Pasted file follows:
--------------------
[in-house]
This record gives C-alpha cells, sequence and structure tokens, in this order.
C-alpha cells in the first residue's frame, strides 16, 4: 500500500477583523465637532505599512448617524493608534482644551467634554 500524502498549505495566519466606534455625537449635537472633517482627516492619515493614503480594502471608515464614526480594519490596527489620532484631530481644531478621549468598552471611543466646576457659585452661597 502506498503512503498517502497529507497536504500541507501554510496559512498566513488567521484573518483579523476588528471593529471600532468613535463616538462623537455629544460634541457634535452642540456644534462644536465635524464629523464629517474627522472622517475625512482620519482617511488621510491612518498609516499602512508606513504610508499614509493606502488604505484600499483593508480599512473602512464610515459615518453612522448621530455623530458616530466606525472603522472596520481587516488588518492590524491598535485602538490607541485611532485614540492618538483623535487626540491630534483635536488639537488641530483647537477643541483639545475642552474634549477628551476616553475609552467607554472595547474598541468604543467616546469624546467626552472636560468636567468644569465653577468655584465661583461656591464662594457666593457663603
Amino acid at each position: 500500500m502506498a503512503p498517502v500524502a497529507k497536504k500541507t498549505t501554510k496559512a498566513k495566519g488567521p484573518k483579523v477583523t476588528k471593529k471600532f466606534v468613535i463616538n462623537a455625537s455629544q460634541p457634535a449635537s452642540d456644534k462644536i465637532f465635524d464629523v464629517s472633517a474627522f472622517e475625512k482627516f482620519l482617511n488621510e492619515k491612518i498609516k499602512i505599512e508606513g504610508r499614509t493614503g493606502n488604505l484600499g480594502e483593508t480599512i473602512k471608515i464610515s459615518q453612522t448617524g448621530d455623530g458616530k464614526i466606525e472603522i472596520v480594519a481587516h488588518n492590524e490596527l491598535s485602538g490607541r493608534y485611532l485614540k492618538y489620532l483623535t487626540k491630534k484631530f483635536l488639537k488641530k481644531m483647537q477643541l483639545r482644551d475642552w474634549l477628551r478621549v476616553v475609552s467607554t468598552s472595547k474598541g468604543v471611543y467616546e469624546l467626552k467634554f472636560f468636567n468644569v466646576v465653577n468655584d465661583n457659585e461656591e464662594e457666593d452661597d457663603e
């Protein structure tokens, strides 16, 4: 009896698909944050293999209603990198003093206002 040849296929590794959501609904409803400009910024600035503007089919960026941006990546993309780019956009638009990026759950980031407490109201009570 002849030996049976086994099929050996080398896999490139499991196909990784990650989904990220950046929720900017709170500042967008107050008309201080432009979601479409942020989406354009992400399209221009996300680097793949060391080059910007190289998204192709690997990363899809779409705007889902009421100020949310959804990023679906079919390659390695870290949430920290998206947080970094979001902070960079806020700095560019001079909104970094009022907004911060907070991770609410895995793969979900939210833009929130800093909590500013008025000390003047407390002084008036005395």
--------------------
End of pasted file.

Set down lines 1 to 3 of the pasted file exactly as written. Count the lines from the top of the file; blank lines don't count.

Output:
[in-house]
This record gives C-alpha cells, sequence and structure tokens, in this order.
C-alpha cells in the first residue's frame, strides 16, 4: 500500500477583523465637532505599512448617524493608534482644551467634554 500524502498549505495566519466606534455625537449635537472633517482627516492619515493614503480594502471608515464614526480594519490596527489620532484631530481644531478621549468598552471611543466646576457659585452661597 502506498503512503498517502497529507497536504500541507501554510496559512498566513488567521484573518483579523476588528471593529471600532468613535463616538462623537455629544460634541457634535452642540456644534462644536465635524464629523464629517474627522472622517475625512482620519482617511488621510491612518498609516499602512508606513504610508499614509493606502488604505484600499483593508480599512473602512464610515459615518453612522448621530455623530458616530466606525472603522472596520481587516488588518492590524491598535485602538490607541485611532485614540492618538483623535487626540491630534483635536488639537488641530483647537477643541483639545475642552474634549477628551476616553475609552467607554472595547474598541468604543467616546469624546467626552472636560468636567468644569465653577468655584465661583461656591464662594457666593457663603